Due to their physical and chemical properties, alcohols such as ethanol and methanol when blended with gasoline provide high anti-knock quality and hence efficient engines. However, there are few promising properties of 1-butanol similar to conventional gasoline which make it a favorable choice for internal combustion engines. Previously the author showed that by blending ethanol and methanol with low octane fuels, non-linear increase in the HCCI fuel number occurs in HCCI combustion mode. Very few studies have been conducted on the use of 1-butanol in HCCI combustion mode, therefore for this work, 1-butanol with a RON 96 was selected as the high octane fuel. Three low octane fuels with octane number close to 70 were used as a base fuel. Two of the low octane fuels are Fuels for Advanced Combustion Engines (FACE gasolines), more specifically FACE I and FACE J and also primary reference fuel (PRF 70) were selected. In addition, iso-octane, which has a different chemical structure than 1-butanol but an octane number (100) close to 1-butanol, was also selected as high octane fuel. A Cooperative Fuel Research (CFR) engine was used to conduct the experiments in HCCI combustion mode. HCCI fuel number was used for the octane rating similar to RON and MON in SI engine. 1-butanol and iso-octane were added in volume percentage 0, 5, 10, 15 and 20% to each of the base fuels. It was found that the increase of HCCI fuel number of 1-butanol was not linear with percentage added. For most of the operating conditions, non-linear synergistic blending behavior was observed when 1-butanol was blended with the three base fuels. The base fuel composition played a significant role for the blending octane number of 1-butanol. A weaker octane enhancement effect was observed when iso-octane was blended with the three base fuels.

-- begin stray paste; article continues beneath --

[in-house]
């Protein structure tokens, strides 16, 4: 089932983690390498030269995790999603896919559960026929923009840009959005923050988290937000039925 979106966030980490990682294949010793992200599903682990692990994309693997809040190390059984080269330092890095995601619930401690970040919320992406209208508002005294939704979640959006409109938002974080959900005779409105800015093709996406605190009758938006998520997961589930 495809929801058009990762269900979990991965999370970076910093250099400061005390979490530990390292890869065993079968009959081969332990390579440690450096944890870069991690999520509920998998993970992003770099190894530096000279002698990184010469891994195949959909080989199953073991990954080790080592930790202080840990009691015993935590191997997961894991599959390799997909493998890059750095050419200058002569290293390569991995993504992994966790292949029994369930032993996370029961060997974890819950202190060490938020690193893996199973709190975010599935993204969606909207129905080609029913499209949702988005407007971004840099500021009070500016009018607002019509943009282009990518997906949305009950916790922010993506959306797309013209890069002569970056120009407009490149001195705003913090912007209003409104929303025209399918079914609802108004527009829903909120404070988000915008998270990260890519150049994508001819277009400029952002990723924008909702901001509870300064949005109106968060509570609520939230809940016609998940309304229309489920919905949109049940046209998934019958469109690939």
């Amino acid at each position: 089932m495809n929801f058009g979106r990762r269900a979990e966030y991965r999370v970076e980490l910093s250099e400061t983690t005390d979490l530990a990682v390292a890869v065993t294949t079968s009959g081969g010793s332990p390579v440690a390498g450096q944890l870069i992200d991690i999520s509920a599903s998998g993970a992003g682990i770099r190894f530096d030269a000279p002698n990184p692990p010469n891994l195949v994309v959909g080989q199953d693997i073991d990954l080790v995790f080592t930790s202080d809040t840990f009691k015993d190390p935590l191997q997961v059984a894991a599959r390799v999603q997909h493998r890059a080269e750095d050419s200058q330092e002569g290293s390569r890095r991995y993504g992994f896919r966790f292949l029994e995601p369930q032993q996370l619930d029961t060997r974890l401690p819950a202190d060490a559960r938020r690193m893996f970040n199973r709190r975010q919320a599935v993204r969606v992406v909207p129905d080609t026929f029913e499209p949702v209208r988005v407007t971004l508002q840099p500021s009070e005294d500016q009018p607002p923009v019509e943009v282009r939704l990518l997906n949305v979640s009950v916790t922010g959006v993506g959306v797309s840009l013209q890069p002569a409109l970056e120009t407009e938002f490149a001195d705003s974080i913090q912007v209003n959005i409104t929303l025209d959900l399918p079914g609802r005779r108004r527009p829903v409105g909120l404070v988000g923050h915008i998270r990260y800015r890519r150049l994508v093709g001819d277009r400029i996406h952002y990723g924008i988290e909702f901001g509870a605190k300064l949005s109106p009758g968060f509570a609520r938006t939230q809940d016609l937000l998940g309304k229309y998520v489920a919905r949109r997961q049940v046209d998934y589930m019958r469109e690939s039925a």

|Original language||English (US)|
|Title of host publication||SAE Technical Paper Series|
|State||Published - Sep 10 2018|
Bibliographical noteKAUST Repository Item: Exported on 2020-10-01
Acknowledgements: The authors are thankful to King Abdullah University of Science and Technology (KAUST) in providing funds for this publication. The authors are also grateful to the Clean Combustion Research Center in providing the lab facilities for the experiments.